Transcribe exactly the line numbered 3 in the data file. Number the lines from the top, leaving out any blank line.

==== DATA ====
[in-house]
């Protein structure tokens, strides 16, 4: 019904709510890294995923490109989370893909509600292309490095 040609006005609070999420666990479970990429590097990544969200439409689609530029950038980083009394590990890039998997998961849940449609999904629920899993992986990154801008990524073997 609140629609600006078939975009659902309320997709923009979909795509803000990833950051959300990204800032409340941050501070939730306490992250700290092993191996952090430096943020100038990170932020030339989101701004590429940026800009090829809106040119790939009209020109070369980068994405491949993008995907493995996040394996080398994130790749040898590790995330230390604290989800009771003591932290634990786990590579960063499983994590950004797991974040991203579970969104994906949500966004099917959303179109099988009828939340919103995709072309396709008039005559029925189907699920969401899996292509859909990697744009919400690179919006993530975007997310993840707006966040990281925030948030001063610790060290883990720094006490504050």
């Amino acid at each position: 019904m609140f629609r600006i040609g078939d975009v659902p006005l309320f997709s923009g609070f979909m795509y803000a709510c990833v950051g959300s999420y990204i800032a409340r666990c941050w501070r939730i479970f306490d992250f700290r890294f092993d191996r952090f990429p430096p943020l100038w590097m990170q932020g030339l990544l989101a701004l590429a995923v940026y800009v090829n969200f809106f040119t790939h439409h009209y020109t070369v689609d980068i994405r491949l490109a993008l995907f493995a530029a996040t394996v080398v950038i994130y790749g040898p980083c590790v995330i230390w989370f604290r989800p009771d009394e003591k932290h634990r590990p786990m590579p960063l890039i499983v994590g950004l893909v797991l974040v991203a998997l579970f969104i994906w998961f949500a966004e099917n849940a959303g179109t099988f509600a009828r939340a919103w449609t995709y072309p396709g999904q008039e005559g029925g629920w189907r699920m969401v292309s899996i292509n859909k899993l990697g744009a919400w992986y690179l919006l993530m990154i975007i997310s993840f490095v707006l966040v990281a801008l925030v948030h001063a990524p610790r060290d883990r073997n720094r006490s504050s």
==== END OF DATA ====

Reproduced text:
């Amino acid at each position: 019904m609140f629609r600006i040609g078939d975009v659902p006005l309320f997709s923009g609070f979909m795509y803000a709510c990833v950051g959300s999420y990204i800032a409340r666990c941050w501070r939730i479970f306490d992250f700290r890294f092993d191996r952090f990429p430096p943020l100038w590097m990170q932020g030339l990544l989101a701004l590429a995923v940026y800009v090829n969200f809106f040119t790939h439409h009209y020109t070369v689609d980068i994405r491949l490109a993008l995907f493995a530029a996040t394996v080398v950038i994130y790749g040898p980083c590790v995330i230390w989370f604290r989800p009771d009394e003591k932290h634990r590990p786990m590579p960063l890039i499983v994590g950004l893909v797991l974040v991203a998997l579970f969104i994906w998961f949500a966004e099917n849940a959303g179109t099988f509600a009828r939340a919103w449609t995709y072309p396709g999904q008039e005559g029925g629920w189907r699920m969401v292309s899996i292509n859909k899993l990697g744009a919400w992986y690179l919006l993530m990154i975007i997310s993840f490095v707006l966040v990281a801008l925030v948030h001063a990524p610790r060290d883990r073997n720094r006490s504050s």